AP NEWS

Four candidates seeking Humble ISD board position 2Sub: Lapeze is not seeking re-election after more than a decade on the board

February 28, 2019

There will be a new face on the Humble ISD board of trustees.

After 12 years of serving on the school board, position 2 member Keith Lapeze has decided not to seek re-election for the upcoming election on May 4.

Four candidates have set their eyes on becoming a new trustee on the Humble ISD school board.

The candidates, who are listed below, each participated in a Q&A with the Observer. The candidate’s responses have been listed in alphabetical order.

Janie Branham, a former Houston ISD teacher and principal

Ryan Engolio, an engineering supervisor at Superior Energy Services

Nikki Roux, vice president and chief nursing officer at Memorial Hermann Northeast

Robert Scarfo, director of credit services at Insperity

Why did you decide to run for position 2?

Branham: I am a former teacher and principal with 14 year-old twins in Humble ISD middle school. I have always been dedicated to education. I am a full time mom and have the time to serve on the school board. I can devote my time and expertise to Humble ISD without conflict. I am not doing this to benefit anyone but the children in the district. My only priority is the children in the schools and preparing them to be successful in their future.

Engolio: As a parent with children currently enrolled in the district, I want to get more involved in their education, the processes that guide their education and the opportunities that are available for all of the children in the district.

Roux: The reason I am motivated to run for Position 2 on the Humble ISD school board is related to a desire to serve at a greater level in the community in which I live. I have contemplated running for a position over the last few years when there have been open positions. And now seems to be a great time to do so.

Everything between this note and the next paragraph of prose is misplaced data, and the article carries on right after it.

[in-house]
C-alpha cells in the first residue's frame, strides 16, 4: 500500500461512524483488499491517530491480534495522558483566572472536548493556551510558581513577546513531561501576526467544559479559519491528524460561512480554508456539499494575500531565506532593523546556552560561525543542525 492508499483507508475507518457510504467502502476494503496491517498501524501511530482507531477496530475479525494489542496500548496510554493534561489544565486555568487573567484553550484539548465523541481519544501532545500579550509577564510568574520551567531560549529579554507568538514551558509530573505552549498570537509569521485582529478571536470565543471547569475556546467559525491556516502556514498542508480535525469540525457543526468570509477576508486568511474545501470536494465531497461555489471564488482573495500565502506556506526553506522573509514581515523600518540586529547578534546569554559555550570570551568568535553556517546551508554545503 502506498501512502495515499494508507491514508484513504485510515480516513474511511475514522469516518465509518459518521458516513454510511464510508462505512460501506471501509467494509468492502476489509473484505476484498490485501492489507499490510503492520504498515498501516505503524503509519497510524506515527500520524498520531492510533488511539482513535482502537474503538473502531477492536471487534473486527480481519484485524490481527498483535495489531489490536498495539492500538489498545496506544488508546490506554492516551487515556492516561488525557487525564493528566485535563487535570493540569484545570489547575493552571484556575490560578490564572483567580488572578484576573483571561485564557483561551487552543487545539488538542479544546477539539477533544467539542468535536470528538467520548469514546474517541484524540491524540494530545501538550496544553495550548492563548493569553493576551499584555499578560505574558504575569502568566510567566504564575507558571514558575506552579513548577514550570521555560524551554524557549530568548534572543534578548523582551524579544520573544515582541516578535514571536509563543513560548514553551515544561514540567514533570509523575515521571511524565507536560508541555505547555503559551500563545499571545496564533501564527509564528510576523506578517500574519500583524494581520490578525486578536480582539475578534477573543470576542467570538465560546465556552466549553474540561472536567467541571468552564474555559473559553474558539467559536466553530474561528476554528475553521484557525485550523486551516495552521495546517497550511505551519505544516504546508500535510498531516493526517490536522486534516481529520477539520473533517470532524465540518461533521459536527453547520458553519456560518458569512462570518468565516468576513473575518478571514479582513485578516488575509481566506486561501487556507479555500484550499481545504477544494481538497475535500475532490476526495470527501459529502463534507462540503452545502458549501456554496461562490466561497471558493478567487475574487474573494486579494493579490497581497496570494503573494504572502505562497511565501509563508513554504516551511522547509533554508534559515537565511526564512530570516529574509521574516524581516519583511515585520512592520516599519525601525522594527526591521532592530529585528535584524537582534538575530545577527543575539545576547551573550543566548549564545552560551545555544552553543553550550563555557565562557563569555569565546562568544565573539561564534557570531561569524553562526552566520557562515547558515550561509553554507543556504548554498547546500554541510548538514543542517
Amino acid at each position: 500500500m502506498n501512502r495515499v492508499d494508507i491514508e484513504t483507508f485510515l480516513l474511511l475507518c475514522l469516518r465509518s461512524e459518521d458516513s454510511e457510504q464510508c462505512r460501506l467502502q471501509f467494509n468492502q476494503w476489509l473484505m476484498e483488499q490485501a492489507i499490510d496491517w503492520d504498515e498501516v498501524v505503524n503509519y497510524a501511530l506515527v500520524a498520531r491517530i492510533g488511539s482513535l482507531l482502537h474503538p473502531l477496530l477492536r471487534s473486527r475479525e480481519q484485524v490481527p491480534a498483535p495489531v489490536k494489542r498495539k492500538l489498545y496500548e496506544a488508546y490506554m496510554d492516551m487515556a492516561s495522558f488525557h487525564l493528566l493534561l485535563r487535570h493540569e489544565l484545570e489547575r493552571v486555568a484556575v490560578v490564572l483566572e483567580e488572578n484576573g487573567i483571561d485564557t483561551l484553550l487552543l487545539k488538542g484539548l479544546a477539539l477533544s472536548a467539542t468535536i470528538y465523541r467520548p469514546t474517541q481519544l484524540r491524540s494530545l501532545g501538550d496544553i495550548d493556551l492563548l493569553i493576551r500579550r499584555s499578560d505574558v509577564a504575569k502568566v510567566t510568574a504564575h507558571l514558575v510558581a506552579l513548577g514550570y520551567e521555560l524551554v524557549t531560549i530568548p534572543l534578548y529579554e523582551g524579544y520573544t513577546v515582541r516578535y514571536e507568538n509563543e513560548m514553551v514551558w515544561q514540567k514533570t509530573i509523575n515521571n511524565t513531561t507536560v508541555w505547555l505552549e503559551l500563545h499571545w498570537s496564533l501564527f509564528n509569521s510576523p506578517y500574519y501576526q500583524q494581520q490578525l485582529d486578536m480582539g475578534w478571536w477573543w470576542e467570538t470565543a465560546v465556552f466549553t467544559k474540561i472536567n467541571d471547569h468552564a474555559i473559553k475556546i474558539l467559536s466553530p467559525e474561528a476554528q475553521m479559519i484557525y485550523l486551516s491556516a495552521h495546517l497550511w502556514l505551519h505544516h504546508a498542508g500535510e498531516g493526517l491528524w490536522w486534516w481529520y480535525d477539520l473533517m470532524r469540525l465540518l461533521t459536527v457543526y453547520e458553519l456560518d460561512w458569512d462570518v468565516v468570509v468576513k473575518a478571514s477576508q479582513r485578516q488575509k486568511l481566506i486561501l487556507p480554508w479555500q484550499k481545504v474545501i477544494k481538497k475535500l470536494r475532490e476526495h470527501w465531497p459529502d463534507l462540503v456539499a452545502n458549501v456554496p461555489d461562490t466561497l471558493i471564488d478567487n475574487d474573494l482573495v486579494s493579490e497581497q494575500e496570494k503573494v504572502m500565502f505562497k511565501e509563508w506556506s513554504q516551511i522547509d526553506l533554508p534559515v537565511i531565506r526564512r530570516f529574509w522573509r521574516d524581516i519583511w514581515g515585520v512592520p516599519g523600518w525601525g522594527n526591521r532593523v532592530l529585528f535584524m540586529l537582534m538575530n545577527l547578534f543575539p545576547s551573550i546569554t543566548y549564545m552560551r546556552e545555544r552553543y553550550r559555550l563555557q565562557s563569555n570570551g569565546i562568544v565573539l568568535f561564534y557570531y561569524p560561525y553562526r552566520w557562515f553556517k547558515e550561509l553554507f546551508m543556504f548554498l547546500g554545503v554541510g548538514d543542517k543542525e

Scarfo: There are several reasons why I have chosen to run for the Humble ISD School Board. Chief among them — our three grandsons, Jake, Beckham and Bruce. Two are attending school in the district, with the third soon to follow. We are losing the services of a very experienced and very competent board member. My financial skills and overall business acumen will again benefit the district as we continue to face a growing and diverse student population, limited state funding, and the need to add new campuses and rebuild others over the next few years.

What kind of experience would you bring that could benefit Humble ISD?

Branham: I am a former teacher, principal, television talk show host, and business manager in the Houston Independent School District. While I was principal of Crespo Elementary the teachers and students attained an exemplary rating from the Texas Education Agency. As a TV talk show host, I was able to raise millions of dollars for underprivileged students and created over 100 business-school partnerships. I retired as an educator to set aside more time on raising my twins.

Engolio: My professional career has afforded me opportunities to develop skills that include contract review and negotiations, production scheduling, project management and research and development skill sets as well teaching these skills to others. I believe these skills would be an asset to the district.

Roux: My past experiences align with the goals of the school district. I have worked in healthcare for 25 years with the last 14 years dedicated to hospital administration. Caring for a vulnerable population by creating patient and family centered experiences while ensuring that we are delivering high quality, cost effective care has been a focus in my everyday role for many years. I was blessed to be able to participate in the “Principal for a Day” program with an Humble ISD Middle School Principle a few years back, and it helped me to realize that my role as a healthcare leader wasn’t that different than an education leader. Education leaders care for a vulnerable population that needs to have student/family centric attention while maintaining high quality and good financial stewardship.